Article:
“I wanted to address what the chief said about there not being many civilian complaints in Laramie,” Miller began. “I’m pretty sure you had 1,000 complaints on Grand (Avenue) two weeks ago. And yet the City Council ... this is the first meeting and we’ve been out for three weeks, and you don’t even directly address what protesters are asking. You’re telling me you’re listening, all of you are, but there’s been no meaningful action or discussion, other than allowing the police to speak and saying their training and protocols are sufficient. A thousand people don’t show up in the street if the training and the protocols and the way the police are operating are sufficient.”

Miller was referring to the protests that started confined to sidewalks, eventually spilling into Grand Avenue disrupting traffic between First and 15th streets on multiple occasions. Those demonstrations occasionally ran afoul of counter-protesters, some of whom were armed with rifles and handguns. One occasion on June 11 saw a counter-protester brandish a holstered handgun in front of several protesters. A truck on June 10 had tried to drive through protesters blocking Third Street and Grand Avenue’s intersection, coming into physical contact with protesters and property.

In that context, Miller rejected Shumway’s caution to the few in attendance at the meeting that applauding speakers might intimidate those with opposing views. Miller also dismissed any notion that activists were intimidating others, and said protesters have “cops showing up at (their) houses” and that they’ve been surveilled by LPD drones.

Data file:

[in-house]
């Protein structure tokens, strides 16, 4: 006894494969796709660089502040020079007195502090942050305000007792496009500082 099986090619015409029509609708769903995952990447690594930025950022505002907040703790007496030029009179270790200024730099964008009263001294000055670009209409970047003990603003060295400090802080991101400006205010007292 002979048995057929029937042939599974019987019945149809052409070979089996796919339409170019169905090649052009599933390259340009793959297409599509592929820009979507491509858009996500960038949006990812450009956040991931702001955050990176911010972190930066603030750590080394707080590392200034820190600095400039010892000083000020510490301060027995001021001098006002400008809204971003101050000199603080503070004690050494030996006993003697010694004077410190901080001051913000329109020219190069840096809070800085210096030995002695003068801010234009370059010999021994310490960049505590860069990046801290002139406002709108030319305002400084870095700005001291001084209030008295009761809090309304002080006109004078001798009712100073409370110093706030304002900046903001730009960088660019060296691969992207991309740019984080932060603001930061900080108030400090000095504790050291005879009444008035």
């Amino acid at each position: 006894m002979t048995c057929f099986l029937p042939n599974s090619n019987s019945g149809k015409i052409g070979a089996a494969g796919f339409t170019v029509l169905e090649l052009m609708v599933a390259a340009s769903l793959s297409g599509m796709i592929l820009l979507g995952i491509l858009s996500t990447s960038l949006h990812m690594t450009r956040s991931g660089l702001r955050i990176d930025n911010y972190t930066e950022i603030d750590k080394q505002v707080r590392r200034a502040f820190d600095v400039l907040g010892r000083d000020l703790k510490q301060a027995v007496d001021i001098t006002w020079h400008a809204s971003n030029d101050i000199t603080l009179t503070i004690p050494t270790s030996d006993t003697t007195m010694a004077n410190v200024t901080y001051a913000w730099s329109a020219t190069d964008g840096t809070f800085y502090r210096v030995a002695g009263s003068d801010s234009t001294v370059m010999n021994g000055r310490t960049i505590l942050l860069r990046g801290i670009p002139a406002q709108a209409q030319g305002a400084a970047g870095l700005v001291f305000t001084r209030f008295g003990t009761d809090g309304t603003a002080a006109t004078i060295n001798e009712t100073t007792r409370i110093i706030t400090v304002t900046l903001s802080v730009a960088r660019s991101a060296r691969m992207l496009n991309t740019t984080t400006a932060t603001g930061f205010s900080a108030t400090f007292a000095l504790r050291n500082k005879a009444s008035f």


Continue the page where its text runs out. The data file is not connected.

Protests have been monitored by an LPD drone, Lt. Gwen Smith confirmed Wednesday. When it comes to police deliberately contacting people associated with the protests, Smith said officers were “investigating the vandalism that occurred and issuing citations for (the) same.”

There were three comments during the meeting’s public comment portions supportive of the LPD. In speaking to her experience of working with the department on cases of domestic and sexual violence, SAFE Project Executive Director Faryn Babbitt said the LPD has been “stellar.”

“Chief Stalder doesn’t like to toot his own horn, but he really is a good leader and holds his officers to a high standard,” she said.

Shumway on Wednesday emphasized that the phone calls, emails and in-person comments from residents leading up to Tuesday were not as weighted toward the side of the crowd at the work session. He said he wanted to urge patience among protesters and that they conduct their demonstrations legally.

“It has not been as dominant for defunding and changing police, which is what was voiced last night,” Shumway said. “They have looked at situations all over the U.S. and the world where it’s very different from what we have in Laramie. … I asked the two organizers if they would take leadership and try to stop things from being done illegally, from lying in the street and doing things that would escalate the situation — and I don’t know they’re going to do that. I think they’re going to try to be as visible as they can to get their message out in a forceful way.”